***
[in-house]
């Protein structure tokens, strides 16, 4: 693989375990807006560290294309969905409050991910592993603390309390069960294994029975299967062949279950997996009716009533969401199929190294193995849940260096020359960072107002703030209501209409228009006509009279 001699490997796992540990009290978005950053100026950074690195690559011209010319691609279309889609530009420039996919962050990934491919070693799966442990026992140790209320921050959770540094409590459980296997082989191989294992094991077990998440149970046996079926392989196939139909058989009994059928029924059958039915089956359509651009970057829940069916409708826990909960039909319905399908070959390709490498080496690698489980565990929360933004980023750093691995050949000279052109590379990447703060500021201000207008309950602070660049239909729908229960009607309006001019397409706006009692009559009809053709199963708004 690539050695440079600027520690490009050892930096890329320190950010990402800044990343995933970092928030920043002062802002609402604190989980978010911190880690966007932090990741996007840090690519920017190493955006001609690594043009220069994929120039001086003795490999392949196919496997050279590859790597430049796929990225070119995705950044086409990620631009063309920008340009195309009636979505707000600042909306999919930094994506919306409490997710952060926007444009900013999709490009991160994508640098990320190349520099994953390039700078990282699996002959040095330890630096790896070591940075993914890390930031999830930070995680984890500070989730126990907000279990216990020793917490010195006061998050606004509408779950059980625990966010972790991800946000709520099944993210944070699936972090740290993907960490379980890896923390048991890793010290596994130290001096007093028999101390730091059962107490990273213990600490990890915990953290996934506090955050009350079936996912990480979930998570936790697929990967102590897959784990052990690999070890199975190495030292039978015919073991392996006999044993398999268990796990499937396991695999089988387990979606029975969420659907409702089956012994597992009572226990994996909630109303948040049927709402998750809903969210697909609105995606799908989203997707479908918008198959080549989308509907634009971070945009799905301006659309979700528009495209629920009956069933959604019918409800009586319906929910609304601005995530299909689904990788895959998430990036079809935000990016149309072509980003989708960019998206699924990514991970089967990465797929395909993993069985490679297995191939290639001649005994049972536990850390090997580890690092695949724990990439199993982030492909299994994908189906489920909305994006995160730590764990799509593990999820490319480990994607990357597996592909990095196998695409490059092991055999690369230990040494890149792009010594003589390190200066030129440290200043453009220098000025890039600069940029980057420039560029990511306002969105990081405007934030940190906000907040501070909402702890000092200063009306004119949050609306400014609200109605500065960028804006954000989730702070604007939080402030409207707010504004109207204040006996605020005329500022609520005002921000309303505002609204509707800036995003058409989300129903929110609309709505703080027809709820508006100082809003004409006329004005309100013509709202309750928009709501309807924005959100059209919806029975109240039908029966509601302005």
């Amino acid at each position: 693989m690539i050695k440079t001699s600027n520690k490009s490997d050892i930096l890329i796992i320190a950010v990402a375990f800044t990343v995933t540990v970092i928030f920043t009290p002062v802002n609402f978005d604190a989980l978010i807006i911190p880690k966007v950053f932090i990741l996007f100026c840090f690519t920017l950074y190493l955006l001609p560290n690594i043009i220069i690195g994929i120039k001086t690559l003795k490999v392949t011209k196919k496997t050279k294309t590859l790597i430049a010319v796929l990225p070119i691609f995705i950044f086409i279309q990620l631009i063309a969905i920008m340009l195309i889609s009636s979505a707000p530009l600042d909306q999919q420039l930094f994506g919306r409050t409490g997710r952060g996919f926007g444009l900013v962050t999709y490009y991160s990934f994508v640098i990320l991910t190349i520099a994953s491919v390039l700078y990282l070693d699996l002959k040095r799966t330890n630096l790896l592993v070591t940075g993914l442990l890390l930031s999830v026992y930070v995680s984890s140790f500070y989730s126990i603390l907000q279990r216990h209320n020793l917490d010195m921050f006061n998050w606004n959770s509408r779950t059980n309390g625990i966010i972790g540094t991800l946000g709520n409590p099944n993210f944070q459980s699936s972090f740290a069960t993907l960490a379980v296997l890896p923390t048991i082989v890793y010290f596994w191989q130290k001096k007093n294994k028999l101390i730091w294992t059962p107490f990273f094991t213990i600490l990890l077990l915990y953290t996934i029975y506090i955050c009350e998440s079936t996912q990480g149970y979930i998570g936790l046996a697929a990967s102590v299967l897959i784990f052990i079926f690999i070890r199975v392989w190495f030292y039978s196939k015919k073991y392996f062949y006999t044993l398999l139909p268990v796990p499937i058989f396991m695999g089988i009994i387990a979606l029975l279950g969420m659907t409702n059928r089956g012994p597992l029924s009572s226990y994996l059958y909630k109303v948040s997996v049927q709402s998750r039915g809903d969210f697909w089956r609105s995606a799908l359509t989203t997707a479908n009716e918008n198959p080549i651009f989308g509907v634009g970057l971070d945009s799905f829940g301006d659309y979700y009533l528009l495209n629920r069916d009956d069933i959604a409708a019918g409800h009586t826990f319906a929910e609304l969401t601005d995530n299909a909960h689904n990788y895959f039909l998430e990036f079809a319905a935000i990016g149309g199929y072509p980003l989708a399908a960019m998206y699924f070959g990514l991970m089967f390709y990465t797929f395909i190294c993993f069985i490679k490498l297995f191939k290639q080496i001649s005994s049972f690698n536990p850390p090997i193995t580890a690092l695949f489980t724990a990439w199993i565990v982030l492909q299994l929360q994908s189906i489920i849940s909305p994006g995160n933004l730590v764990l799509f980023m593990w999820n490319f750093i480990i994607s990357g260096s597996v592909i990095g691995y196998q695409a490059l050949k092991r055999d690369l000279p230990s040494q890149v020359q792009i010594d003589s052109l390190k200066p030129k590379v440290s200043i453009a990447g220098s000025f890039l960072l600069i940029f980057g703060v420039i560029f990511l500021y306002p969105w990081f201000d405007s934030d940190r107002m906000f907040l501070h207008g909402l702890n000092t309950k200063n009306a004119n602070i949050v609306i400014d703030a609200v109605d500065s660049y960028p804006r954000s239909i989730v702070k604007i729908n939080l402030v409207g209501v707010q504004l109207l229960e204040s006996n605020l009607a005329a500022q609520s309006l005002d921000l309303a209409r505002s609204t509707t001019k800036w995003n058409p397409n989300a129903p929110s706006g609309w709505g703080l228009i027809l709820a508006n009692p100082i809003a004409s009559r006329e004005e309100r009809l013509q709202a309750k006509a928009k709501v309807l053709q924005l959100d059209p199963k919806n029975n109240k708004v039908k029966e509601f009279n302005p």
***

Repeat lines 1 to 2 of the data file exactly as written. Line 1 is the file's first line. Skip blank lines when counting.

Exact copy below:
[in-house]
């Protein structure tokens, strides 16, 4: 693989375990807006560290294309969905409050991910592993603390309390069960294994029975299967062949279950997996009716009533969401199929190294193995849940260096020359960072107002703030209501209409228009006509009279 001699490997796992540990009290978005950053100026950074690195690559011209010319691609279309889609530009420039996919962050990934491919070693799966442990026992140790209320921050959770540094409590459980296997082989191989294992094991077990998440149970046996079926392989196939139909058989009994059928029924059958039915089956359509651009970057829940069916409708826990909960039909319905399908070959390709490498080496690698489980565990929360933004980023750093691995050949000279052109590379990447703060500021201000207008309950602070660049239909729908229960009607309006001019397409706006009692009559009809053709199963708004 690539050695440079600027520690490009050892930096890329320190950010990402800044990343995933970092928030920043002062802002609402604190989980978010911190880690966007932090990741996007840090690519920017190493955006001609690594043009220069994929120039001086003795490999392949196919496997050279590859790597430049796929990225070119995705950044086409990620631009063309920008340009195309009636979505707000600042909306999919930094994506919306409490997710952060926007444009900013999709490009991160994508640098990320190349520099994953390039700078990282699996002959040095330890630096790896070591940075993914890390930031999830930070995680984890500070989730126990907000279990216990020793917490010195006061998050606004509408779950059980625990966010972790991800946000709520099944993210944070699936972090740290993907960490379980890896923390048991890793010290596994130290001096007093028999101390730091059962107490990273213990600490990890915990953290996934506090955050009350079936996912990480979930998570936790697929990967102590897959784990052990690999070890199975190495030292039978015919073991392996006999044993398999268990796990499937396991695999089988387990979606029975969420659907409702089956012994597992009572226990994996909630109303948040049927709402998750809903969210697909609105995606799908989203997707479908918008198959080549989308509907634009971070945009799905301006659309979700528009495209629920009956069933959604019918409800009586319906929910609304601005995530299909689904990788895959998430990036079809935000990016149309072509980003989708960019998206699924990514991970089967990465797929395909993993069985490679297995191939290639001649005994049972536990850390090997580890690092695949724990990439199993982030492909299994994908189906489920909305994006995160730590764990799509593990999820490319480990994607990357597996592909990095196998695409490059092991055999690369230990040494890149792009010594003589390190200066030129440290200043453009220098000025890039600069940029980057420039560029990511306002969105990081405007934030940190906000907040501070909402702890000092200063009306004119949050609306400014609200109605500065960028804006954000989730702070604007939080402030409207707010504004109207204040006996605020005329500022609520005002921000309303505002609204509707800036995003058409989300129903929110609309709505703080027809709820508006100082809003004409006329004005309100013509709202309750928009709501309807924005959100059209919806029975109240039908029966509601302005």